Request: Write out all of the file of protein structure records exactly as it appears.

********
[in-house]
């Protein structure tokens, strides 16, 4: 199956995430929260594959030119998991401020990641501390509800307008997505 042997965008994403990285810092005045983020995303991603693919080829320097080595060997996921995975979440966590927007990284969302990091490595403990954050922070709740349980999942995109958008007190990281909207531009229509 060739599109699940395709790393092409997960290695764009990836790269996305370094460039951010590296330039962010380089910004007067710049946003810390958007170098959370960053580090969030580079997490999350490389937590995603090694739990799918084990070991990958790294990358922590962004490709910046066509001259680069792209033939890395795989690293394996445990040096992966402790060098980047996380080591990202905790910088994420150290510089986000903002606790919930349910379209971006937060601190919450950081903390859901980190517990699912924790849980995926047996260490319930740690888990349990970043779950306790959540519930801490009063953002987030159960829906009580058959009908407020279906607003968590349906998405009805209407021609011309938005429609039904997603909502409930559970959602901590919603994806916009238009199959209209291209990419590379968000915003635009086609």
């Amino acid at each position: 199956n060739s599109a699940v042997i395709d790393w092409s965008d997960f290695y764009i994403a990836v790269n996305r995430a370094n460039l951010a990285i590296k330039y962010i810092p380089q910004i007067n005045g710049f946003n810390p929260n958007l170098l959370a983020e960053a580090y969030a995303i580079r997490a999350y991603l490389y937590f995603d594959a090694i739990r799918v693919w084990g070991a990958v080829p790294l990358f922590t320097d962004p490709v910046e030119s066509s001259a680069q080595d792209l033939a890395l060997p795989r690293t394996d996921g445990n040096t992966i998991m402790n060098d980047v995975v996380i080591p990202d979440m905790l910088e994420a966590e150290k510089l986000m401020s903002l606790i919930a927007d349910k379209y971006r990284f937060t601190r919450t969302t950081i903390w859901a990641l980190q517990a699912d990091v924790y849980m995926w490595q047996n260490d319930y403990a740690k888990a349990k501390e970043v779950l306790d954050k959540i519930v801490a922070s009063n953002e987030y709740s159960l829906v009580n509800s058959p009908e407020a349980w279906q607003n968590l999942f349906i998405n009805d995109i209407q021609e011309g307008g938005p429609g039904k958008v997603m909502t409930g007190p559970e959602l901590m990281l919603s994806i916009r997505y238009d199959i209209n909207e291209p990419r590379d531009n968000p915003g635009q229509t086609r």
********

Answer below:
[in-house]
């Protein structure tokens, strides 16, 4: 199956995430929260594959030119998991401020990641501390509800307008997505 042997965008994403990285810092005045983020995303991603693919080829320097080595060997996921995975979440966590927007990284969302990091490595403990954050922070709740349980999942995109958008007190990281909207531009229509 060739599109699940395709790393092409997960290695764009990836790269996305370094460039951010590296330039962010380089910004007067710049946003810390958007170098959370960053580090969030580079997490999350490389937590995603090694739990799918084990070991990958790294990358922590962004490709910046066509001259680069792209033939890395795989690293394996445990040096992966402790060098980047996380080591990202905790910088994420150290510089986000903002606790919930349910379209971006937060601190919450950081903390859901980190517990699912924790849980995926047996260490319930740690888990349990970043779950306790959540519930801490009063953002987030159960829906009580058959009908407020279906607003968590349906998405009805209407021609011309938005429609039904997603909502409930559970959602901590919603994806916009238009199959209209291209990419590379968000915003635009086609």
């Amino acid at each position: 199956n060739s599109a699940v042997i395709d790393w092409s965008d997960f290695y764009i994403a990836v790269n996305r995430a370094n460039l951010a990285i590296k330039y962010i810092p380089q910004i007067n005045g710049f946003n810390p929260n958007l170098l959370a983020e960053a580090y969030a995303i580079r997490a999350y991603l490389y937590f995603d594959a090694i739990r799918v693919w084990g070991a990958v080829p790294l990358f922590t320097d962004p490709v910046e030119s066509s001259a680069q080595d792209l033939a890395l060997p795989r690293t394996d996921g445990n040096t992966i998991m402790n060098d980047v995975v996380i080591p990202d979440m905790l910088e994420a966590e150290k510089l986000m401020s903002l606790i919930a927007d349910k379209y971006r990284f937060t601190r919450t969302t950081i903390w859901a990641l980190q517990a699912d990091v924790y849980m995926w490595q047996n260490d319930y403990a740690k888990a349990k501390e970043v779950l306790d954050k959540i519930v801490a922070s009063n953002e987030y709740s159960l829906v009580n509800s058959p009908e407020a349980w279906q607003n968590l999942f349906i998405n009805d995109i209407q021609e011309g307008g938005p429609g039904k958008v997603m909502t409930g007190p559970e959602l901590m990281l919603s994806i916009r997505y238009d199959i209209n909207e291209p990419r590379d531009n968000p915003g635009q229509t086609r």